Species Profile

Black-tailed Prairie Dog

Scientific Name: Cynomys ludovicianus
Taxonomy Group: Mammals
Range: Saskatchewan
Last COSEWIC Assessment: November 2011
Last COSEWIC Designation: Threatened
SARA Status: Schedule 1, Special Concern


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Quick Links: | Photo | Description | Distribution and Population | Habitat | Biology | Threats | Protection | Recovery Team | National Recovery Program | Documents

Image of Black-tailed Prairie Dog

Black-tailed Prairie Dog Photo 1
Black-tailed Prairie Dog Photo 2

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Description

The Black-tailed Prairie Dog is a diurnal, burrow-dwelling squirrel that lives in colonies. Individuals are 35-42 cm in body length, have short legs, tails with a black tip, small ears and brown to reddish-brown fur with an off-white underbelly. Prairie dogs are an important component of native short and mixed-grass prairie ecosystems and provide breeding habitat for two endangered species, the Mountain Plover and Burrowing Owl, as well as being an important prey for several rare and endangered species such as the reintroduced Black-footed Ferret. The Canadian population of the Black-tailed Prairie Dog is considered a distinct local population because it is at the northernmost point of the species’ range and is isolated from populations in the United States. (Updated 2017/07/21)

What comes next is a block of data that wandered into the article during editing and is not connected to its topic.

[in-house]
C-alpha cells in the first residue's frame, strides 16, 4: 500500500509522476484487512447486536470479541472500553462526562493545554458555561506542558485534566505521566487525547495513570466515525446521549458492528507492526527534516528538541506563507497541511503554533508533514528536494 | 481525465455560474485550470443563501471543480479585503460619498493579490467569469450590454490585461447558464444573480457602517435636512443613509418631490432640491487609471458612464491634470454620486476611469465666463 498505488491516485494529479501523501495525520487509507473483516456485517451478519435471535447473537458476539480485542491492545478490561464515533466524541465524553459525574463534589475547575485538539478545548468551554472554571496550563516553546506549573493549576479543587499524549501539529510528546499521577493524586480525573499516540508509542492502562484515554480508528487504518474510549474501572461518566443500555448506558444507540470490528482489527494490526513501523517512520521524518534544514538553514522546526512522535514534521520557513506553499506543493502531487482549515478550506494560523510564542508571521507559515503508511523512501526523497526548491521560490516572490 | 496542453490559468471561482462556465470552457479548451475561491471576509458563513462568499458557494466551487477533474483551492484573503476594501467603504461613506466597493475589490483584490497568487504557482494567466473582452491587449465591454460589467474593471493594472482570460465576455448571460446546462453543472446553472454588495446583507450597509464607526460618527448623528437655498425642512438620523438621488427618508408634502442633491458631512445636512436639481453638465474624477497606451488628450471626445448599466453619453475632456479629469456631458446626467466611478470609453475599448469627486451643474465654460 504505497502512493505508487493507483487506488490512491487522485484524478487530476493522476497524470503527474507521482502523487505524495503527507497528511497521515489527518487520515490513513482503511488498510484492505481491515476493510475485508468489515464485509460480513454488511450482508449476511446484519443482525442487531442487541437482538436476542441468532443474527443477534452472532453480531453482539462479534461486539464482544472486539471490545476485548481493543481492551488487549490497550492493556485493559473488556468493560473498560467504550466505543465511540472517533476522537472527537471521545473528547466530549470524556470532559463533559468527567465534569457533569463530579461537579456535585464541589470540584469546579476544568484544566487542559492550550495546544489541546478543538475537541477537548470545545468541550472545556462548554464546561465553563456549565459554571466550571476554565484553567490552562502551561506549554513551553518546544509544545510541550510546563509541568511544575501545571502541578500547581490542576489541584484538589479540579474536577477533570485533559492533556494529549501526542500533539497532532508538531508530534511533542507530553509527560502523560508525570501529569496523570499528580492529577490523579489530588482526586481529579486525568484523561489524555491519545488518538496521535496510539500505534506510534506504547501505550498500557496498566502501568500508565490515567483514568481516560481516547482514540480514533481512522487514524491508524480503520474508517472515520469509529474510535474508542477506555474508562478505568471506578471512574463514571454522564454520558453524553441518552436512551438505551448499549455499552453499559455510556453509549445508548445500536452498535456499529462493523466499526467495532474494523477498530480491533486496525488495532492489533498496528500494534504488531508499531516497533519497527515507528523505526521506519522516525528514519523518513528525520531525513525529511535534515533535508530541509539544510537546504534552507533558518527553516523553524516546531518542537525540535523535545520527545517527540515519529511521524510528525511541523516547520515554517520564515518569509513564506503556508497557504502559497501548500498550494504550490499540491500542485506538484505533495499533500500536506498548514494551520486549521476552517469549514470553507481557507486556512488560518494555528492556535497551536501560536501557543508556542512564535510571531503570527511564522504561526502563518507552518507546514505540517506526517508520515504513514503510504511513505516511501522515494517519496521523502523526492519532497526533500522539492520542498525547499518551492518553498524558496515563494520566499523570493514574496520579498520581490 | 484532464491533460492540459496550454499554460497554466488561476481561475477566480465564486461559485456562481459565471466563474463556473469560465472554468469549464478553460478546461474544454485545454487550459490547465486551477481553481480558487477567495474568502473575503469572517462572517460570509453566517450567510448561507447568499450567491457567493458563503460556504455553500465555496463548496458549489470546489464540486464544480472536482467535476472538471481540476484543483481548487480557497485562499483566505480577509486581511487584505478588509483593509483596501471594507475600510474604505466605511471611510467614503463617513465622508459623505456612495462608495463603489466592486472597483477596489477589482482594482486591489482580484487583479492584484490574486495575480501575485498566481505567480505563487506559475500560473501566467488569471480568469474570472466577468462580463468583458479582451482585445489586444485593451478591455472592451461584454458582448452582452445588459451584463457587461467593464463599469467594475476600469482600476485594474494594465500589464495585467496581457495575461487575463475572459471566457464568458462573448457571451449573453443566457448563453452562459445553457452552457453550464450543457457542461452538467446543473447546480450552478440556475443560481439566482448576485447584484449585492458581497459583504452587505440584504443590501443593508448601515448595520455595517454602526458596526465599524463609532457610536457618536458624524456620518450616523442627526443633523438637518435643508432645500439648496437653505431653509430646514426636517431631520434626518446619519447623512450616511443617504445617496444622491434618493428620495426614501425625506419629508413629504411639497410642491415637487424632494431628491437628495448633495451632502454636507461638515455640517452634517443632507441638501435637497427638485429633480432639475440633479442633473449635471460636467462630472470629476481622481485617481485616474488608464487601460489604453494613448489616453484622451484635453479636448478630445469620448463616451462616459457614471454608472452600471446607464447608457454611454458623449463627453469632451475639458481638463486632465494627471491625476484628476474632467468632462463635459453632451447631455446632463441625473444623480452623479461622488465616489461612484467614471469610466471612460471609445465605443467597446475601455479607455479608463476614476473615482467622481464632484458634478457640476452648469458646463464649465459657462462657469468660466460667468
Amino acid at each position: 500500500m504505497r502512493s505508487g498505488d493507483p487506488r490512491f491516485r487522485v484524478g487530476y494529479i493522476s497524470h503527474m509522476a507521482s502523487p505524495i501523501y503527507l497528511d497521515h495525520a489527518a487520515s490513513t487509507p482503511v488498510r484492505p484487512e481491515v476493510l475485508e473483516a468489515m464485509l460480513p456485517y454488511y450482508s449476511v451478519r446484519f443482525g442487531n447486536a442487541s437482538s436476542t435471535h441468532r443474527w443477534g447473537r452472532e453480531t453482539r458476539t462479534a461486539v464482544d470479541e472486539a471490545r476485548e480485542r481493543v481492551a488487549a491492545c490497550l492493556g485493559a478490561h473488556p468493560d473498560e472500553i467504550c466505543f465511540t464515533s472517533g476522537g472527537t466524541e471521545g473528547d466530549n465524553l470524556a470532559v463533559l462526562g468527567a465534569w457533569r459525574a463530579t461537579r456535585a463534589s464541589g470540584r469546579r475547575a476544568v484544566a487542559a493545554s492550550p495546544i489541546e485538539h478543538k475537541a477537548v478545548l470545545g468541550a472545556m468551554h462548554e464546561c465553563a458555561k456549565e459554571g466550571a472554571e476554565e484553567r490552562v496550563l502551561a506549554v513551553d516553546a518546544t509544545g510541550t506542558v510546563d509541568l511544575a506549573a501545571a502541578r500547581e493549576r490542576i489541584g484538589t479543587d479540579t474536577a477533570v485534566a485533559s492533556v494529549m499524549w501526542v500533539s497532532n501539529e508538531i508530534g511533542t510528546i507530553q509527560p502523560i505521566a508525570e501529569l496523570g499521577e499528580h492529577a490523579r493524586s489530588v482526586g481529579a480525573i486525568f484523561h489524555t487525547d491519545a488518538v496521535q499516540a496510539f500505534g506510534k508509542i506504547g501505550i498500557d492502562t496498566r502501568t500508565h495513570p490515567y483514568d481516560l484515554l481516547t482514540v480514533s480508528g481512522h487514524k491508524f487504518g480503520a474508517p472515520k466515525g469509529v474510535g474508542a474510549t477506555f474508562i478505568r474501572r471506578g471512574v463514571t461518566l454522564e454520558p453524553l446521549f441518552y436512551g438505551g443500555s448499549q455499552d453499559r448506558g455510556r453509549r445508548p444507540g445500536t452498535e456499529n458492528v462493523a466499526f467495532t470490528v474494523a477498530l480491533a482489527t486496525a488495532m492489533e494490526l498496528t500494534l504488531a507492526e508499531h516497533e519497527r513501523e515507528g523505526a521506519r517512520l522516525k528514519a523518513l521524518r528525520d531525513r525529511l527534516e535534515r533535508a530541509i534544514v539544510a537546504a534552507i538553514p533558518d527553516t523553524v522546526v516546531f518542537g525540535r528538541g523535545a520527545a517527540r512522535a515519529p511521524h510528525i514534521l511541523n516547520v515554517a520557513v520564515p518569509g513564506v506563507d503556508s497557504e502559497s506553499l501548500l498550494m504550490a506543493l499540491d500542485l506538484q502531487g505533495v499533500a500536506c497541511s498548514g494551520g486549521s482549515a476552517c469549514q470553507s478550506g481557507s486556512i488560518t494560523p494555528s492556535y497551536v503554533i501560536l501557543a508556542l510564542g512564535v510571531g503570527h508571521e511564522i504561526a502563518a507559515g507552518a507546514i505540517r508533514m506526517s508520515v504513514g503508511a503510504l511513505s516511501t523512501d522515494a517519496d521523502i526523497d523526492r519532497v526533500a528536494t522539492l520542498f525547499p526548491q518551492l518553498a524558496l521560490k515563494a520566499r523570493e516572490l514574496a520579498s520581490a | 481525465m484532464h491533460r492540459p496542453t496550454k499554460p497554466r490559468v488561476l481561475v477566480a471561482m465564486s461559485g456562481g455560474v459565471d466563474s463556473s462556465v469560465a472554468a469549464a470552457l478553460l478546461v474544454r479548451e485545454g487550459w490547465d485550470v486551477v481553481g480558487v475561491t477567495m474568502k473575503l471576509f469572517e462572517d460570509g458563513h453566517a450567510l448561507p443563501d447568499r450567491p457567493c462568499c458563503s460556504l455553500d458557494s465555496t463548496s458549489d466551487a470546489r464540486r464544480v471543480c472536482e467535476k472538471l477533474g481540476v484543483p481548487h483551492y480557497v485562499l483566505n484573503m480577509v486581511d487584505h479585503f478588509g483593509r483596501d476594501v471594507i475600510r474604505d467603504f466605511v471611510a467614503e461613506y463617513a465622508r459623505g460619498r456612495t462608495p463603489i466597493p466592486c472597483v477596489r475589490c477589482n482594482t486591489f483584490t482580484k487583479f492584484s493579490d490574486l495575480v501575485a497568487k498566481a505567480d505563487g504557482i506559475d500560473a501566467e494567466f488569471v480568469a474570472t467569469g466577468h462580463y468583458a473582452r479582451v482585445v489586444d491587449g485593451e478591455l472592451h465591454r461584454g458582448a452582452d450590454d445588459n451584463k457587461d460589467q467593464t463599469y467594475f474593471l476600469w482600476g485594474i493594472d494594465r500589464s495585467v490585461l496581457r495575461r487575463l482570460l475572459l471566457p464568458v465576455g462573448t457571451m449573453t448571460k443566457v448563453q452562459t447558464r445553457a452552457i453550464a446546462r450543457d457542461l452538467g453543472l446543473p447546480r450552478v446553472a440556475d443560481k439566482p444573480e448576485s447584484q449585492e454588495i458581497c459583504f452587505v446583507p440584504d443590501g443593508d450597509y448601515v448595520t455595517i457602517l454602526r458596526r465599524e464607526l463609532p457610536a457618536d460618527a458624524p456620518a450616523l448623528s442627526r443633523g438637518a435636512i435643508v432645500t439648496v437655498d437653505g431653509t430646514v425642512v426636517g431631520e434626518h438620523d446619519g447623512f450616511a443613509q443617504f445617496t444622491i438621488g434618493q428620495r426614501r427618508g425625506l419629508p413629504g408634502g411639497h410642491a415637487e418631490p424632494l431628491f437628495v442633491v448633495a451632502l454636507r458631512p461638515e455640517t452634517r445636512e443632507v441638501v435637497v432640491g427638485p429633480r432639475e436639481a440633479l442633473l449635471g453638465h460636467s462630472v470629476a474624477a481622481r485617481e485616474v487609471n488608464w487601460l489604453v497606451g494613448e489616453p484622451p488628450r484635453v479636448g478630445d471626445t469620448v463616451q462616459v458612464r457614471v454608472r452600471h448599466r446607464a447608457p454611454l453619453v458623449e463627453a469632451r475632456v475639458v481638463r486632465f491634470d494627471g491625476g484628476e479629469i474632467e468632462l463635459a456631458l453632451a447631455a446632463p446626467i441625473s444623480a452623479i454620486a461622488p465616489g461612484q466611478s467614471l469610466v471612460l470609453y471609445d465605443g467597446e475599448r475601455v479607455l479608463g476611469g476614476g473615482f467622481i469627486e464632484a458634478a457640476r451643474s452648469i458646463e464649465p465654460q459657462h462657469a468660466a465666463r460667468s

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Distribution and Population

The Black-tailed Prairie Dog occurs in the short- and mixed-grass prairies of North America from northern Mexico to Saskatchewan, Canada. The species is extirpated from east Texas north to eastern North Dakota, and where it remains the actual area occupied is small and colonies are mainly small and isolated. In Canada, the population is located in the lower Frenchman River valley and adjacent areas in southwestern Saskatchewan. The Canadian population exists as 18 colonies in close proximity (12km² ); interchange between colonies is likely and the population is considered a single designatable unit. A second population, near Edmonton, Alberta, derived from escaped captives, is not discussed, as per COSEWIC guidelines. (Updated 2017/07/21)

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Habitat

The Black-tailed Prairie Dog lives in grasslands with soils that support extensive burrow systems. The spatial extent of prairie dog colonies tends to be stable in the absence of sylvatic plague outbreaks, and can occupy the same area for many years. Colonies are characterized by short vegetation and numerous mounds of soil (often 30-60 cm high) heaped around each burrow entrance. (Updated 2017/07/21)

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Biology

Black-tailed Prairie Dogs are herbivorous, predominantly eating grasses. They live in family groups (coteries) composed of one male and 2-4 females, often with 1-2 yearlings also present. Coteries are aggregated into colonies. Animals older than 2 years mate in March-April, with 2-6 young born in May. Maximum recorded age is 5yr (males) and 8yr (females). Most dispersal is by yearling males. Canadian Black-tailed Prairie Dogs hibernate for 4 months over winter. (Updated 2017/07/21)